• provide students with a logical, mathematical approach to solving problems
  • provide students with an enhanced capacity for independent thought and work
  • ensure students are competent in the use of information technology and are familiar with computers and the relevant software
  • provide students with opportunities to study advanced topics in mathematics, engage in research at some level, and develop communication and personal skills

Study options for this course

  • The award How you will study How long you will study Course starts Domestic course fees International course fees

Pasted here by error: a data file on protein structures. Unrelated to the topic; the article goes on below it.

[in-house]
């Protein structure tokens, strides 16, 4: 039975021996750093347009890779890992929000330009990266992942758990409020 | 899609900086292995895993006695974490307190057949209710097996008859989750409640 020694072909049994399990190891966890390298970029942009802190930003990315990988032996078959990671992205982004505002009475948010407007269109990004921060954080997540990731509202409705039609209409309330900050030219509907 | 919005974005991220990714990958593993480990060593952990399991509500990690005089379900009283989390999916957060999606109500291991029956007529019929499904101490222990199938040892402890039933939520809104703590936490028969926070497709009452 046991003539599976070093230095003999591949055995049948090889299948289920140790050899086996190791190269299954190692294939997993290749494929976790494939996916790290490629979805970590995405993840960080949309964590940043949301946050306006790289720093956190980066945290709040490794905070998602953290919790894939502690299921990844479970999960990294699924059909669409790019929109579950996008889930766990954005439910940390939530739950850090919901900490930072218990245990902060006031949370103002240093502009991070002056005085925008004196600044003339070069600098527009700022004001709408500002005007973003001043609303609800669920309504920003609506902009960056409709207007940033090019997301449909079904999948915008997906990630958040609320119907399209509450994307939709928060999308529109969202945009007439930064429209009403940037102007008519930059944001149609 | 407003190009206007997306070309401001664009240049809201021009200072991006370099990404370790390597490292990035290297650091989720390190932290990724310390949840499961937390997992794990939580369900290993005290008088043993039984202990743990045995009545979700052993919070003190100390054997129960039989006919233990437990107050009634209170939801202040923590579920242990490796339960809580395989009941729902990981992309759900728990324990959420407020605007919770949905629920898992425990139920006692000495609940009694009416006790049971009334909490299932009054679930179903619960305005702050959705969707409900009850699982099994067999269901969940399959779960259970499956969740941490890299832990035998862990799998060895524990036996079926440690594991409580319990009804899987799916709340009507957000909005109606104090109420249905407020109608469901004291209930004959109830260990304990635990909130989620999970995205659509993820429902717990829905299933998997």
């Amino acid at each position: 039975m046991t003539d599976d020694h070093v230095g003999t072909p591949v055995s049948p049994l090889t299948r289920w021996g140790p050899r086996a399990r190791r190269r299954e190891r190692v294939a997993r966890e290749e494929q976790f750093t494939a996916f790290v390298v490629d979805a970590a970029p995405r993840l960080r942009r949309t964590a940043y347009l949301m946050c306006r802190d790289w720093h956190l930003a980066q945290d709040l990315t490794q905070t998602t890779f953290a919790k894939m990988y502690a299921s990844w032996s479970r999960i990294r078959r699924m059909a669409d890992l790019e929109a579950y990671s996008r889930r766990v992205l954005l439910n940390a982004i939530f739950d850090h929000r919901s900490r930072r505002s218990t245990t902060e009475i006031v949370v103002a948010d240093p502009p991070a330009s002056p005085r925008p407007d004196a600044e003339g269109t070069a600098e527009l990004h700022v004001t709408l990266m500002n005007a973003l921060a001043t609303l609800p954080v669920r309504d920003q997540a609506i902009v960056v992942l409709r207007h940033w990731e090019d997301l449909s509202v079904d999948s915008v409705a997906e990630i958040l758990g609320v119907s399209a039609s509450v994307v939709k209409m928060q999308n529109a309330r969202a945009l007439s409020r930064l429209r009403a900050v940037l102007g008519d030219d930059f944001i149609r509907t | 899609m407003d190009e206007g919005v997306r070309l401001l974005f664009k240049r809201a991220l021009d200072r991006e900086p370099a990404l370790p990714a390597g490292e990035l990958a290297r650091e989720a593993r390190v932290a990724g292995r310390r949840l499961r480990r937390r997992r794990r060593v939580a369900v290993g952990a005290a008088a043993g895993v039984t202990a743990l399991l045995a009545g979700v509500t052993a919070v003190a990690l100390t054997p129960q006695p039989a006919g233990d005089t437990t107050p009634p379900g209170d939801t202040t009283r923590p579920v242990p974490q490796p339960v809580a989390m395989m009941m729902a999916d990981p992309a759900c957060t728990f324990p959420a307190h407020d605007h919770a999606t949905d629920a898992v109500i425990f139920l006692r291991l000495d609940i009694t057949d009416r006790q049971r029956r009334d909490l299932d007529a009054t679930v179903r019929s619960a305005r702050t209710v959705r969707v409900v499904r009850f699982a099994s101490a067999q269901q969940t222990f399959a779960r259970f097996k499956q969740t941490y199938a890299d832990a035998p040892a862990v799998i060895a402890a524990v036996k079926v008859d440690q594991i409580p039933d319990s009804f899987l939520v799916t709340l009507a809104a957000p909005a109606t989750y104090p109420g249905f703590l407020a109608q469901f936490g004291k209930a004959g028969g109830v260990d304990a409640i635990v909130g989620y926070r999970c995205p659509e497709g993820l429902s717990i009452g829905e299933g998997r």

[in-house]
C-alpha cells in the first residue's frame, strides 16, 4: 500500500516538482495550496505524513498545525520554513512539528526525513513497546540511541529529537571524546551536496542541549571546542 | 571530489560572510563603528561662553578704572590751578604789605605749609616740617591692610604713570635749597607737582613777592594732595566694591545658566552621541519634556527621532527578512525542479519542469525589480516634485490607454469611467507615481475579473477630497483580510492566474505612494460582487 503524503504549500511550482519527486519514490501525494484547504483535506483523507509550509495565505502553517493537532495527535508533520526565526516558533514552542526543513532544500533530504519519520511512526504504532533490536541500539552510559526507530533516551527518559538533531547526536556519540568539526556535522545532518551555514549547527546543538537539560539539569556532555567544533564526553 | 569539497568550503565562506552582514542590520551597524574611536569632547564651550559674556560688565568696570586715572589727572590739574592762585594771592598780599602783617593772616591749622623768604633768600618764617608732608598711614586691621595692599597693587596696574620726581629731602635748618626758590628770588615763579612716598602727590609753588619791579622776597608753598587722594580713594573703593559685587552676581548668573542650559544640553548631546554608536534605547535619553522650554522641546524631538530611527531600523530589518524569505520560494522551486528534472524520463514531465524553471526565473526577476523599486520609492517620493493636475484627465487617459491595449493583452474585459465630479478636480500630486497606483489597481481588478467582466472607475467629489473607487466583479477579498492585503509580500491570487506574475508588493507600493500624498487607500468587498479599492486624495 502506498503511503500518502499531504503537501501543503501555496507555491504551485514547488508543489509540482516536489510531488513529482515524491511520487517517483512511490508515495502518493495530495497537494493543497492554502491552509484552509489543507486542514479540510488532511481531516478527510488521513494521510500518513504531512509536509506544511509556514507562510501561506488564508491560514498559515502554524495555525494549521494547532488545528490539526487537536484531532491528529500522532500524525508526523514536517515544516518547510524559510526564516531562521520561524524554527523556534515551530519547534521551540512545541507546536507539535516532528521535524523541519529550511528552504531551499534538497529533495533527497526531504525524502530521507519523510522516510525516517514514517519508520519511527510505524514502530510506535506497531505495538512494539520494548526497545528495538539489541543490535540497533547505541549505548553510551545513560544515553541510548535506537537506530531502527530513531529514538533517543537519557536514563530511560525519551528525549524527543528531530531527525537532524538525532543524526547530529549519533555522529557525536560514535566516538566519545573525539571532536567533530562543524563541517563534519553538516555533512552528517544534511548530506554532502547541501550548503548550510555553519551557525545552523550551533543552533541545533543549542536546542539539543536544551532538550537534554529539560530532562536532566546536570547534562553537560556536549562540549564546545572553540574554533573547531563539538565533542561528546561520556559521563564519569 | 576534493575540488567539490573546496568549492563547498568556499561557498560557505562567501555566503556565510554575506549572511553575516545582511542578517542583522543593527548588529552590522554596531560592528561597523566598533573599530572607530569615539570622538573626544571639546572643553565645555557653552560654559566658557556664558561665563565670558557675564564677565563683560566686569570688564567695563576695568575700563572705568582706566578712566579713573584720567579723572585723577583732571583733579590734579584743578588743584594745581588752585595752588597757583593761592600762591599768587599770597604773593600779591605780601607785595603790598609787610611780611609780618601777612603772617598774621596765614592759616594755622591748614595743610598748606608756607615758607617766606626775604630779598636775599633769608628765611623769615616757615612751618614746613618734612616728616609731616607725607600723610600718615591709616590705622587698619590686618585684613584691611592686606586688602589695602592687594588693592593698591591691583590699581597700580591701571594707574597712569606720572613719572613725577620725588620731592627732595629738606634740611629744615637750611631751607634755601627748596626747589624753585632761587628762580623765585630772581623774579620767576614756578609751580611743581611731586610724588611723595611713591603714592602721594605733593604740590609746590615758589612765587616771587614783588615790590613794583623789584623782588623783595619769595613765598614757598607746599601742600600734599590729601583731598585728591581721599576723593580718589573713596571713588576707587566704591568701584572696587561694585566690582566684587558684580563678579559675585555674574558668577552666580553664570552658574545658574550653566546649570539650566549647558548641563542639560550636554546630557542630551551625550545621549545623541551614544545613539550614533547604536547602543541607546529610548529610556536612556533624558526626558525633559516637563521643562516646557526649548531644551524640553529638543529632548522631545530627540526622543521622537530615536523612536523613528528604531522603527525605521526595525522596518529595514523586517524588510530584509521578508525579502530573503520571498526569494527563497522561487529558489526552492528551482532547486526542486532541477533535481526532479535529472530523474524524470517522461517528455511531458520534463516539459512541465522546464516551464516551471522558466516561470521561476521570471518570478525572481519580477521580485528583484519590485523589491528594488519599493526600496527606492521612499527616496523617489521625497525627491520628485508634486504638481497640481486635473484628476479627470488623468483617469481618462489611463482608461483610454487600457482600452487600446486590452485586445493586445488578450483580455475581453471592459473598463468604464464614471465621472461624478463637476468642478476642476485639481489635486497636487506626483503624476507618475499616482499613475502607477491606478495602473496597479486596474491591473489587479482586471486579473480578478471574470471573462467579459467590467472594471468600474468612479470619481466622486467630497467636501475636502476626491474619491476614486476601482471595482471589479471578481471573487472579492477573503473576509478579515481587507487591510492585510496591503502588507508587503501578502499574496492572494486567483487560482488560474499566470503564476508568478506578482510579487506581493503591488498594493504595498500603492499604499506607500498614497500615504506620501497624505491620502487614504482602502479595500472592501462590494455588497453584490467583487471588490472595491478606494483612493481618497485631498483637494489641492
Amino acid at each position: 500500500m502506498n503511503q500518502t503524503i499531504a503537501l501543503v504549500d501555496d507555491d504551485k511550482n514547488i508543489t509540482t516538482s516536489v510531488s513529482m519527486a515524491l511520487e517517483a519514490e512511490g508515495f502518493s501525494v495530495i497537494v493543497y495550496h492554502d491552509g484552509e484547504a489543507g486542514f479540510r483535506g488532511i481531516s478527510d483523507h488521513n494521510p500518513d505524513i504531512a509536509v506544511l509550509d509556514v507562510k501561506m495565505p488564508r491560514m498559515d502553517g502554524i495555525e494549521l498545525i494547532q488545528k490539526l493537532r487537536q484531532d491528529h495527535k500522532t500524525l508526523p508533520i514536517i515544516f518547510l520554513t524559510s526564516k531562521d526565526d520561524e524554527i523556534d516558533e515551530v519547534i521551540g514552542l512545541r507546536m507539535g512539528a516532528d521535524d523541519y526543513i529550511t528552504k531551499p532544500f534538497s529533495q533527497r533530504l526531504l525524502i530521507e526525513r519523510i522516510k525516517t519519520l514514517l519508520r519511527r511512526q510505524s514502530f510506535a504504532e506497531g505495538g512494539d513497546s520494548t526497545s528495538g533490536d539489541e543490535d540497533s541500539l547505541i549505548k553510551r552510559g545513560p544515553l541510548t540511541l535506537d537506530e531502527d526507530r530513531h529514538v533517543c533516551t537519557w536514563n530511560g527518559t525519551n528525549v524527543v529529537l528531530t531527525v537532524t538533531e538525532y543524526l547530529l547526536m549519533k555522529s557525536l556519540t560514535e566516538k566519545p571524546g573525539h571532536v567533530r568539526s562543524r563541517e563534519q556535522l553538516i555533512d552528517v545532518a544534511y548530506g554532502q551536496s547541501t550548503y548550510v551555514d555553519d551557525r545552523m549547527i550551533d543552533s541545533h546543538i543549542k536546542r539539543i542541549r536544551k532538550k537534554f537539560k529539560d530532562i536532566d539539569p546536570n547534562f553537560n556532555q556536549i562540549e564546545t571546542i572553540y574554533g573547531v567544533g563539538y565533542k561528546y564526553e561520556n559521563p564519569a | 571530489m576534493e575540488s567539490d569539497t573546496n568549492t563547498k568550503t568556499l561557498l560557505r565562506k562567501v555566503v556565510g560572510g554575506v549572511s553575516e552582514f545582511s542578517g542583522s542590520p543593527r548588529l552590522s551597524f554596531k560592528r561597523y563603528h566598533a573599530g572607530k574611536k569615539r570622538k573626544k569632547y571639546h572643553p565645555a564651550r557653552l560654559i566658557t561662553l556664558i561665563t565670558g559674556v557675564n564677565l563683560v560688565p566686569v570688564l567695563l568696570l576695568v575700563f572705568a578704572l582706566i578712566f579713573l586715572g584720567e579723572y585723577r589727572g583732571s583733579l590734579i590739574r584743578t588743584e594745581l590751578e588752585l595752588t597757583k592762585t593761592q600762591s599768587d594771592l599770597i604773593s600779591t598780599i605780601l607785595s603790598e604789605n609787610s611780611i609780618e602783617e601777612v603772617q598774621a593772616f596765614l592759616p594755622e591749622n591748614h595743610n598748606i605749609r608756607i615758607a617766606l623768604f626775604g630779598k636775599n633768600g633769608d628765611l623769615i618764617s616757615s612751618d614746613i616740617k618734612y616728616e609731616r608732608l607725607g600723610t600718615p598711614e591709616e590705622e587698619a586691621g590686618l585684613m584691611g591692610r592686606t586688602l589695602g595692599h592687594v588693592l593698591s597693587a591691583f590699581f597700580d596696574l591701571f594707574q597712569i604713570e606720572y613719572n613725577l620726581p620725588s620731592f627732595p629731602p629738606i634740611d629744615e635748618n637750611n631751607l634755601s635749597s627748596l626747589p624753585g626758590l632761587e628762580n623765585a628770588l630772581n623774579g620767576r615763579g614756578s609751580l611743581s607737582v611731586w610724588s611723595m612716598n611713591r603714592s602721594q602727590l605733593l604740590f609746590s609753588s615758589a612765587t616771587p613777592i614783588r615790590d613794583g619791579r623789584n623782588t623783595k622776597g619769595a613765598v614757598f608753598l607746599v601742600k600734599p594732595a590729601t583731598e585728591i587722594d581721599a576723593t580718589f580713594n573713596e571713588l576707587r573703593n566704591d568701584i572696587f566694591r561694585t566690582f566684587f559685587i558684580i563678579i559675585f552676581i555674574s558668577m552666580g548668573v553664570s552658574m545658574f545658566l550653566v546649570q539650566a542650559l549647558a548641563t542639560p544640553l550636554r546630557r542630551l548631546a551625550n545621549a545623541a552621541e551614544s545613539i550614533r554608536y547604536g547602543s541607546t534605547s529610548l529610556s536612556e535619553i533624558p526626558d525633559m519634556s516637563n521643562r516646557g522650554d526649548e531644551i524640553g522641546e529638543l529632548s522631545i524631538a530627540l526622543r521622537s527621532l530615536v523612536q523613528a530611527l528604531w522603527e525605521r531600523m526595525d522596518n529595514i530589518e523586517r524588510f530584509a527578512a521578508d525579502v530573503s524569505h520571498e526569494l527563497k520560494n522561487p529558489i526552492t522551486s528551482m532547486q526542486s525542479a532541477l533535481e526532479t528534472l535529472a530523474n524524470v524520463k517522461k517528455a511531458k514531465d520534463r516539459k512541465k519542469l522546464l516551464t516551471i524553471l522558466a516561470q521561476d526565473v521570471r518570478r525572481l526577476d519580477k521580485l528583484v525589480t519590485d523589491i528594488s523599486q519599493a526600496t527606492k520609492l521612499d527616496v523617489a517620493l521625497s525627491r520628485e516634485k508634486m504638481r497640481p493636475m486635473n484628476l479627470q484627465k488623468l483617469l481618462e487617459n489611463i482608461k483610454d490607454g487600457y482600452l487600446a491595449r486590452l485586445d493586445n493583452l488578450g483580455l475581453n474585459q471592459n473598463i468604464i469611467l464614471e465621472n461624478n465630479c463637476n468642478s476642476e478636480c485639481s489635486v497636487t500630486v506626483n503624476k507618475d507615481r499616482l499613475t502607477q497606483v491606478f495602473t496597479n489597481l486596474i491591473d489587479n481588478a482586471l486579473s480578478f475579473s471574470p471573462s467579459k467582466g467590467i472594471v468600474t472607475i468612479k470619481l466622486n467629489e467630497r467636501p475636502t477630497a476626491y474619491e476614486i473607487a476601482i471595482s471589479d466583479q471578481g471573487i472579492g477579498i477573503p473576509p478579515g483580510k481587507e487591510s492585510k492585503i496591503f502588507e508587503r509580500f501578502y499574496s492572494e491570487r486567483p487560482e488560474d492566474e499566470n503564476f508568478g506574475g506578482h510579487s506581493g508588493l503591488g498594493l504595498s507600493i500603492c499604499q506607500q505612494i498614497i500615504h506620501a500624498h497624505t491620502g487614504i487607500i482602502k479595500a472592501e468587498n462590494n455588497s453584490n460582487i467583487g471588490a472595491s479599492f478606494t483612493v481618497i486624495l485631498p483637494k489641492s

• The awardBSc (Hons)How you will study find outHow long you will study3 years
    Course startsSeptemberDomestic course fees find outInternational course fees find out

Notes about fees for this course

Full Time UK/EU: TBC EUR | Full Time Overseas: TBC EUR

Entry requirements

Contact University of Kent to find course entry requirements.

Don't meet the entry requirements?

Consider a Foundation or Pathway course at University of Kent to prepare for your chosen course:

What students think about University of Kent

    Inspirational teaching - Patrique Tanque from Brazil is studying for a BSc in Forensic Chemistry.

    “Choosing Kent was an easy decision. The forensic programmes are ranked among the best in the UK and have a high graduate employment rate.

    “The teachers bring fresh ideas and up-to-date materials from real cases to enrich the lectures. They are keen to help out and always make sure we are getting plenty of support.